A master of true crime writes about one savage lady
by Don Stradley
When people ask why a cheerful, clear-eyed fellow such as myself is so interested in ghastly crimes of the past, I refer them to Harold Schechter. What Bert Sugar was to boxing, what Charles Bukowski was to drinking alone, what Laura Hillenbrand was to Seabiscuit, so is Schechter to murderers, especially the American brand. His latest, Hell's Princess, is another master class in combining history with ghoulishness. In it, Schechter goes deep into the colorful saga of Belle Gunness, the La Porte, Indiana woman whose crimes shocked America more than a century ago. At the peak of her depravity, husbands and farmhands tended to die around her, either from poison or a crushed skull. Or both. By the time investigators dug up her "murder farm," the body count set a record that wouldn't be broken until John Wayne Gacy's vile exploits 70 years later. Belle Gunness was the Babe Ruth of serial murder, right down to her massive gut and the way she captured the country's imagination.
The Belle Gunness style was as sly as it was blunt. Posing as a helpless woman, she'd post ads in local newspapers looking for a partner to help run her farm. Men, usually Norwegians like Gunness, answered these ads by the dozen. At Belle's insistence, they'd empty out their savings and cash in their insurance policies. Belle was waiting, with her arsenic and her axe. She knew how to extract money from dumb men, but Schechter insists that, "greed alone could not account for the sheer savagery of her crimes, the evident gusto with which she slaughtered her victims like farm animals." When the public learned of her murders, the frenzy of interest lead to the Gunness house, which had mysteriously burned down, to became something like a carnival attraction, with vendors selling ice cream as digging crews uncovered mutilated corpses. "Many visitors brought Kodaks and took their own photos," Schechter writes, "posing their families before the ruins of Belle's farmhouse or at the edges of the pits on the excavated hog lot."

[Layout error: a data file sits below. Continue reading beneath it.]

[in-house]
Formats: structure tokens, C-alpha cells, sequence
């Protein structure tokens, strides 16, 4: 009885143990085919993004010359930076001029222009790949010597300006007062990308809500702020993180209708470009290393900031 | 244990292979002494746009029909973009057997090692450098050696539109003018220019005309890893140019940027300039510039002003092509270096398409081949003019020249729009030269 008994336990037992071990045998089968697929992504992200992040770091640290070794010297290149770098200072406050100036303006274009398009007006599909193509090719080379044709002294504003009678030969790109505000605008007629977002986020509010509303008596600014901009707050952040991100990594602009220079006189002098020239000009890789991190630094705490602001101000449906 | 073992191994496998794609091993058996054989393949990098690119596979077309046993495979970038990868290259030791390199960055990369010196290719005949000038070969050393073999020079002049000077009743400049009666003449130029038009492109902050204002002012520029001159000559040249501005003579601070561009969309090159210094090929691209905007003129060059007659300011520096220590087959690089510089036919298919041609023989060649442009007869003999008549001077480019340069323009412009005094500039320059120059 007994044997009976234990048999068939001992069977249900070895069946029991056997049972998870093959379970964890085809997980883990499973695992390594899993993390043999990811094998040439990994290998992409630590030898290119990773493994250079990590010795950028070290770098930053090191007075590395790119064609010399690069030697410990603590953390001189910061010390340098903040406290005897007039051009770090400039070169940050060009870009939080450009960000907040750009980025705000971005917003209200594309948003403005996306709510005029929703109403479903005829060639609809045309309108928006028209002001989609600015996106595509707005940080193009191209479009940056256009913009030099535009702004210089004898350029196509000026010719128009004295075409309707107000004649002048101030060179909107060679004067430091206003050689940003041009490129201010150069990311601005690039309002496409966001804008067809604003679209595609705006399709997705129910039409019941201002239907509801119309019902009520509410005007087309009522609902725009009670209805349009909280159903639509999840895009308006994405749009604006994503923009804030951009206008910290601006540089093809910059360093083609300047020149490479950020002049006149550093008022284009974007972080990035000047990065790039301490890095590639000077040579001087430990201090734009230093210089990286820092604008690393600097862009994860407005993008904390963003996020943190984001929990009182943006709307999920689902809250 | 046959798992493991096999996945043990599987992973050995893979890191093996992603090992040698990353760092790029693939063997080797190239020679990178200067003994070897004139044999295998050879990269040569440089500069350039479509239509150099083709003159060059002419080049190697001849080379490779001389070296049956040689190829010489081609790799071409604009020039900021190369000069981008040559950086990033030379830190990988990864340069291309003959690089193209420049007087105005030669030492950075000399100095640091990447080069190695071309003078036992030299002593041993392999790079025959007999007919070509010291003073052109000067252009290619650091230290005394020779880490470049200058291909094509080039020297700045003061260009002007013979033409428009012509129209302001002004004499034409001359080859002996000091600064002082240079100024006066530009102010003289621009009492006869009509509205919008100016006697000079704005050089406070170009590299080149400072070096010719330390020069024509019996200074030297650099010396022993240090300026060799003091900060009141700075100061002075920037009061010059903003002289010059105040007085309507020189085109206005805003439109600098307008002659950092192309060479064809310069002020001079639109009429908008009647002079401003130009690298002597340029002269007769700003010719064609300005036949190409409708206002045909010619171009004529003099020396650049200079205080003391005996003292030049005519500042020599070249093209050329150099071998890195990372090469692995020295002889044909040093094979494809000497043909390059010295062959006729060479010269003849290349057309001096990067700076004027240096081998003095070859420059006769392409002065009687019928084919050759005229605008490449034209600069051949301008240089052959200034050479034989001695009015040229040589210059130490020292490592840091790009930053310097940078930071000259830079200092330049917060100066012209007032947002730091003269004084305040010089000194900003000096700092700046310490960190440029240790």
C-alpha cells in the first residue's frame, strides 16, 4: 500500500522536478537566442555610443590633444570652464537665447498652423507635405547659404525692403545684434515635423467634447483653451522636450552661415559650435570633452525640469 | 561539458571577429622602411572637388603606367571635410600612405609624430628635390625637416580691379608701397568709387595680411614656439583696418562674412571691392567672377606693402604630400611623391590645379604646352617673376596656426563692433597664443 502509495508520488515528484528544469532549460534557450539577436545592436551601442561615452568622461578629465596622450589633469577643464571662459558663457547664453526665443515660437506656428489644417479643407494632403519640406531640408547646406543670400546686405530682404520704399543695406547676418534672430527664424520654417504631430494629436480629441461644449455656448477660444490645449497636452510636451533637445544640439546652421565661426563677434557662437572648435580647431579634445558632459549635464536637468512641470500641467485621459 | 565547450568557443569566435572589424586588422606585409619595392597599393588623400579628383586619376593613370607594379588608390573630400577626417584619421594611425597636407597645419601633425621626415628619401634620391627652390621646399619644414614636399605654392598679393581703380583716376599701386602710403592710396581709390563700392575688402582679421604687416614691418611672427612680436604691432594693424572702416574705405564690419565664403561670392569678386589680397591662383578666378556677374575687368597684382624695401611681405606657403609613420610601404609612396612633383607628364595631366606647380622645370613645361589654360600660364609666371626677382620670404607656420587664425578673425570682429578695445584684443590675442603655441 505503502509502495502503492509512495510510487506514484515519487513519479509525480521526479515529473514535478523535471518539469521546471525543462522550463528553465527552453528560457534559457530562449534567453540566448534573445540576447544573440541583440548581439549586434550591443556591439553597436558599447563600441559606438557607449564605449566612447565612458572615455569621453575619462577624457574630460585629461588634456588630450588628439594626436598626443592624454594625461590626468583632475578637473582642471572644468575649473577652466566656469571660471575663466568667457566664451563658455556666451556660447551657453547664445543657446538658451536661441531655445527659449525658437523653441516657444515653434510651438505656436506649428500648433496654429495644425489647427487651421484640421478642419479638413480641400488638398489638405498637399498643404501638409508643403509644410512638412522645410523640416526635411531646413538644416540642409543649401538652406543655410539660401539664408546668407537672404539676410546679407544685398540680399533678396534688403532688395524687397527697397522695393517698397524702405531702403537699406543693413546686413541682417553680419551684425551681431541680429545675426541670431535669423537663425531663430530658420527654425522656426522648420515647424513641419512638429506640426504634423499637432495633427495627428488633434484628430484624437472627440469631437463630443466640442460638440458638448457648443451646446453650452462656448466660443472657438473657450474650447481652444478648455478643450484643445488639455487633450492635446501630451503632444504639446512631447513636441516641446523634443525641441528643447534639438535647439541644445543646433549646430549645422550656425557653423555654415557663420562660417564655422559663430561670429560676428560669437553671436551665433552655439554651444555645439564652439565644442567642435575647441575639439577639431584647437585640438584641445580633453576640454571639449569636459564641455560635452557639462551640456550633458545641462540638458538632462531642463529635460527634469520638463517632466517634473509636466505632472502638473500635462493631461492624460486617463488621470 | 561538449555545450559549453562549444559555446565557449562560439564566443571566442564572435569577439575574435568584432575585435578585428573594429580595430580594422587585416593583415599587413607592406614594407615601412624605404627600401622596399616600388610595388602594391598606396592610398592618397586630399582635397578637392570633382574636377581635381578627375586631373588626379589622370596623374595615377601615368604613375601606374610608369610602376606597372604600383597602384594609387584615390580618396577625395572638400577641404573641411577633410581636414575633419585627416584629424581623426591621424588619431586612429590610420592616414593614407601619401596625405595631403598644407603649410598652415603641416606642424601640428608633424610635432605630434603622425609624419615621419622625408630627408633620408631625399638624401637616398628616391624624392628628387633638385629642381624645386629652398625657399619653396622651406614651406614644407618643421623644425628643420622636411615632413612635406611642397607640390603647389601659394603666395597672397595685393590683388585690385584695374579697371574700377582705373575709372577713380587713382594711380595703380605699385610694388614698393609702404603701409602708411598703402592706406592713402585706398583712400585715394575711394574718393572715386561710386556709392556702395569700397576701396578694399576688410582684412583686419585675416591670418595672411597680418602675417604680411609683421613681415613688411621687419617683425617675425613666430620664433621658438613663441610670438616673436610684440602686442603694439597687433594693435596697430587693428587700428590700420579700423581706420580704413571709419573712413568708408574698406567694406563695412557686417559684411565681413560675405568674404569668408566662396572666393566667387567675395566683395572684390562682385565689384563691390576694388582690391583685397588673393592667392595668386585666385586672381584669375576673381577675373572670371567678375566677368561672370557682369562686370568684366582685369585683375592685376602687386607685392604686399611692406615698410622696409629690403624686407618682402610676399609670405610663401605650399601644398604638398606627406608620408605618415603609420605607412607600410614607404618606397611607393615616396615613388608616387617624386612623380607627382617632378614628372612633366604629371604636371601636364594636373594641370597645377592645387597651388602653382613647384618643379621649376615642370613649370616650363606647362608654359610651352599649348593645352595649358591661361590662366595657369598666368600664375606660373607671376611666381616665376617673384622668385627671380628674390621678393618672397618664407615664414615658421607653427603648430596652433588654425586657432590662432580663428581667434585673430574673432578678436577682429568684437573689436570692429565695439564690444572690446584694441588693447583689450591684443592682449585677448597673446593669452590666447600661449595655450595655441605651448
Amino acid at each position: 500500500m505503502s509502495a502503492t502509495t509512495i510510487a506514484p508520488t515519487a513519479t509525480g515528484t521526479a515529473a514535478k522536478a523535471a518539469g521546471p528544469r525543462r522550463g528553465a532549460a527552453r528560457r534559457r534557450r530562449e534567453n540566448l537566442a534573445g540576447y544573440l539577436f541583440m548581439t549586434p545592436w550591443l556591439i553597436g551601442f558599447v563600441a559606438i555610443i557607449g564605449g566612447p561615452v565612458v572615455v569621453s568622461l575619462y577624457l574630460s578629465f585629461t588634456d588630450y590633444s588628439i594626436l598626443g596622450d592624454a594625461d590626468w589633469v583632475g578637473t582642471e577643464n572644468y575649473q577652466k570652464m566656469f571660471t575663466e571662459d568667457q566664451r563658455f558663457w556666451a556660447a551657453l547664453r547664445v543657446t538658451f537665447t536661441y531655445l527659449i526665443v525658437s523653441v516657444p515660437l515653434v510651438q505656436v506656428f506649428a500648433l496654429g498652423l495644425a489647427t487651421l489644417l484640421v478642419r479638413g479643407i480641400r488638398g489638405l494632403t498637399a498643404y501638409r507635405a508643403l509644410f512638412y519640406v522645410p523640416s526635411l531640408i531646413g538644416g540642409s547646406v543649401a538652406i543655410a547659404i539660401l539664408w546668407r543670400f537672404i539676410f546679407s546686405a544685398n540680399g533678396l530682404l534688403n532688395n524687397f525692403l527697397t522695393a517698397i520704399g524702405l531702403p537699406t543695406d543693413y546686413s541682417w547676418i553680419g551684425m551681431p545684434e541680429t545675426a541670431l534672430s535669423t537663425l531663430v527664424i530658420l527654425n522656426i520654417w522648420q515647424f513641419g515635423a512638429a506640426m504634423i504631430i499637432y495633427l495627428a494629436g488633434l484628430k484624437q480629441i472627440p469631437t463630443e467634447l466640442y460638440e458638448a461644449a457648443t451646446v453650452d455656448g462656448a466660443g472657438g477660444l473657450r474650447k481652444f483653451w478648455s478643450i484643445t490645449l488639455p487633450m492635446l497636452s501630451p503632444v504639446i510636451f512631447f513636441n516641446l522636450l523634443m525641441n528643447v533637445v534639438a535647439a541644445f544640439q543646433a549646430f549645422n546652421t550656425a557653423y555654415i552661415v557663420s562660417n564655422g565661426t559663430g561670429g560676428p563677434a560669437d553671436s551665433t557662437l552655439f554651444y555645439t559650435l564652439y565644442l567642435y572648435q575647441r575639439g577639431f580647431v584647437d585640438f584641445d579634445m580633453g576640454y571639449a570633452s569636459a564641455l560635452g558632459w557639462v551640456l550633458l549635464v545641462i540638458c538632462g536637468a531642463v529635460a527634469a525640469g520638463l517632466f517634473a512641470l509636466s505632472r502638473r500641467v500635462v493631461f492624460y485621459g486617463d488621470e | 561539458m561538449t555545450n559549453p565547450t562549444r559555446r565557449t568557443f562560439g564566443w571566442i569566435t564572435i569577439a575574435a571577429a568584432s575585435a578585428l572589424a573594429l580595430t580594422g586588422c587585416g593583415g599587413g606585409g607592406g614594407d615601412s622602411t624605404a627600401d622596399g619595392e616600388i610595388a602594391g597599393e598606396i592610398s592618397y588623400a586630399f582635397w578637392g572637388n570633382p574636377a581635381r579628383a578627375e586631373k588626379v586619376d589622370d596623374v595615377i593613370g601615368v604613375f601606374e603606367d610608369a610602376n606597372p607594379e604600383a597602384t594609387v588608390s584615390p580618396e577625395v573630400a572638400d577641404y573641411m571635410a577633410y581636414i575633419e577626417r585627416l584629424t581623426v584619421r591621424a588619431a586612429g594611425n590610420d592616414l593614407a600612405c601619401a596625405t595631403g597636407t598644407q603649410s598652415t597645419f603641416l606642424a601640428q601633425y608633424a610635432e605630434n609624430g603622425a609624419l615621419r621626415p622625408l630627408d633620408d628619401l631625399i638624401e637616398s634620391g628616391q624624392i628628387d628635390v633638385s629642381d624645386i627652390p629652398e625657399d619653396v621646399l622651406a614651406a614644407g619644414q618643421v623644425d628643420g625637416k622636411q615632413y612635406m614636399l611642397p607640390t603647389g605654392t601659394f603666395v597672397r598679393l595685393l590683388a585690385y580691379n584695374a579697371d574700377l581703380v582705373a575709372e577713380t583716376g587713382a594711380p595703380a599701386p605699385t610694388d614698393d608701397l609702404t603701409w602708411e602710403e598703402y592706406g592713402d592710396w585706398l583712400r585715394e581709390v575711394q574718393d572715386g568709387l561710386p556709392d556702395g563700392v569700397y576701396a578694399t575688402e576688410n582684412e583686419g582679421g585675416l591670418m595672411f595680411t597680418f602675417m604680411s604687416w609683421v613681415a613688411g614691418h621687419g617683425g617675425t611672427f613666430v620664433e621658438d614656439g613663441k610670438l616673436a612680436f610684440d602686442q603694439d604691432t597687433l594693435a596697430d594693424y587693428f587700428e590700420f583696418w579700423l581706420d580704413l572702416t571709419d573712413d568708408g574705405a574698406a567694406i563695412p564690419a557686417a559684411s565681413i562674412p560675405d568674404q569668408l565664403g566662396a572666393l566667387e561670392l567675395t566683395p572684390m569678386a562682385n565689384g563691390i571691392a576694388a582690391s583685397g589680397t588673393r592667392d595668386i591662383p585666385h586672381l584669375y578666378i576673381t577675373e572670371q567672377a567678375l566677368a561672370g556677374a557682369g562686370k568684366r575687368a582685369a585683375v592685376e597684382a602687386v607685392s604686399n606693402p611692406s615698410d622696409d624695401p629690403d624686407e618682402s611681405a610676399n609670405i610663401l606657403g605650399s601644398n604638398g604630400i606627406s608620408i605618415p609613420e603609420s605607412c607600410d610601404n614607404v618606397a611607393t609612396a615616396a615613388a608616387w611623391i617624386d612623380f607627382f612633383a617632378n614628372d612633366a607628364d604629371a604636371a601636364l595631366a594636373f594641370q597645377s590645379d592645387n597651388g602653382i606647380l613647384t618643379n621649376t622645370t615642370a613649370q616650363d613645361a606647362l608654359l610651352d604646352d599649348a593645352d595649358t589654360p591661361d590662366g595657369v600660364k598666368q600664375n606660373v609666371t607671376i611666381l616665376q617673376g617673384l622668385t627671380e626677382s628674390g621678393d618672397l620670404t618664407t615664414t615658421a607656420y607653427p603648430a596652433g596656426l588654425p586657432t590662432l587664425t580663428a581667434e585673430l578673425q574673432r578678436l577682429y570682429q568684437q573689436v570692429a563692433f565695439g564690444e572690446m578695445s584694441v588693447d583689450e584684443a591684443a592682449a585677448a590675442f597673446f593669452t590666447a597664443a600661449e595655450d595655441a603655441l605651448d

What makes the story different from most, and what no doubt provided a challenge for Schechter, is that Gunness vanishes halfway into the narrative. The focus then turns to Ray Lamphere, a scrawny halfwit who may have assisted her in disposing of bodies, may have been her lover, and may have set her place on fire. The second half of the book is a flurry of false confessions and deathbed delirium; fat women around America were in danger of being pulled aside by cops and accused of being Belle Gunness. No one knows what happened. Did she die in the fire? Did she stage the inferno and escape? Did Lamphere kill her? Ultimately, Gunness becomes a figure of evil, as one historian put it, "whose malevolence seemed to match that of the unseen beings peopling Norwegian folk tradition."
Schechter has been producing books like this one since the late '80s true crime boom. I remember his early efforts, garish little paperbacks about Ed Gein and Albert Fish. He even wrote an intriguing book about the history of violent entertainment called Savage Pastimes, which had him exploring everything from cap pistols to public whippings. Though Hell's Princess ends with a shrug - Schechter is mystified as to what may have happened to Gunness - it's still a strong read, full of strange old characters from the 19o0s, a time of mustachioed sheriffs in polka dot bow-ties, exploitative newspaper publishers who blended fact with fiction, a time when the old world was still encroaching on the new, when psychologists of the day, or alienists as they were called, made observations based on the shape of a person's head, and came to the generally accepted conclusion that Belle Gunness was an "evolutionary throwback...born by some hereditary glitch into the modern world," a woman with dead emotions, yet one with undeniable allure for lonely men of the Midwest and the cold prairie states, pushovers for a farm woman who simply wrote in her letters, Come to me and be my best friend forever.